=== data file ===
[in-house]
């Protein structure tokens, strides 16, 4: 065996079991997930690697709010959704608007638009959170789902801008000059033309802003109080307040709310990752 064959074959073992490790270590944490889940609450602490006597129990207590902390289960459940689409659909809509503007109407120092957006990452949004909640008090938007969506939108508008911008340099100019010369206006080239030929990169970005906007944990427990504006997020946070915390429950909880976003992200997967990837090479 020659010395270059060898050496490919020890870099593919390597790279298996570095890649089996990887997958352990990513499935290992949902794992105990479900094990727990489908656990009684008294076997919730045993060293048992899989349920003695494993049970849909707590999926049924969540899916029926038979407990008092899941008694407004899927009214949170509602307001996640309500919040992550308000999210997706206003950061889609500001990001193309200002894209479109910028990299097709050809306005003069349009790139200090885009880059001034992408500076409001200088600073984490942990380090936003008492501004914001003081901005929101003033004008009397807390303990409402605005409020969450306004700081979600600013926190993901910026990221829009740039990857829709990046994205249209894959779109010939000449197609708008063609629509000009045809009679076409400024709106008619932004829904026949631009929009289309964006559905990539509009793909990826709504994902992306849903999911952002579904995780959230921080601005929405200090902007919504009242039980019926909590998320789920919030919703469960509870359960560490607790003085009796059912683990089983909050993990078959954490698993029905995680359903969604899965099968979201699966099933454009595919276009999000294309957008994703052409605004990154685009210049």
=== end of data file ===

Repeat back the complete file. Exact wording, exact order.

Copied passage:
[in-house]
């Protein structure tokens, strides 16, 4: 065996079991997930690697709010959704608007638009959170789902801008000059033309802003109080307040709310990752 064959074959073992490790270590944490889940609450602490006597129990207590902390289960459940689409659909809509503007109407120092957006990452949004909640008090938007969506939108508008911008340099100019010369206006080239030929990169970005906007944990427990504006997020946070915390429950909880976003992200997967990837090479 020659010395270059060898050496490919020890870099593919390597790279298996570095890649089996990887997958352990990513499935290992949902794992105990479900094990727990489908656990009684008294076997919730045993060293048992899989349920003695494993049970849909707590999926049924969540899916029926038979407990008092899941008694407004899927009214949170509602307001996640309500919040992550308000999210997706206003950061889609500001990001193309200002894209479109910028990299097709050809306005003069349009790139200090885009880059001034992408500076409001200088600073984490942990380090936003008492501004914001003081901005929101003033004008009397807390303990409402605005409020969450306004700081979600600013926190993901910026990221829009740039990857829709990046994205249209894959779109010939000449197609708008063609629509000009045809009679076409400024709106008619932004829904026949631009929009289309964006559905990539509009793909990826709504994902992306849903999911952002579904995780959230921080601005929405200090902007919504009242039980019926909590998320789920919030919703469960509870359960560490607790003085009796059912683990089983909050993990078959954490698993029905995680359903969604899965099968979201699966099933454009595919276009999000294309957008994703052409605004990154685009210049």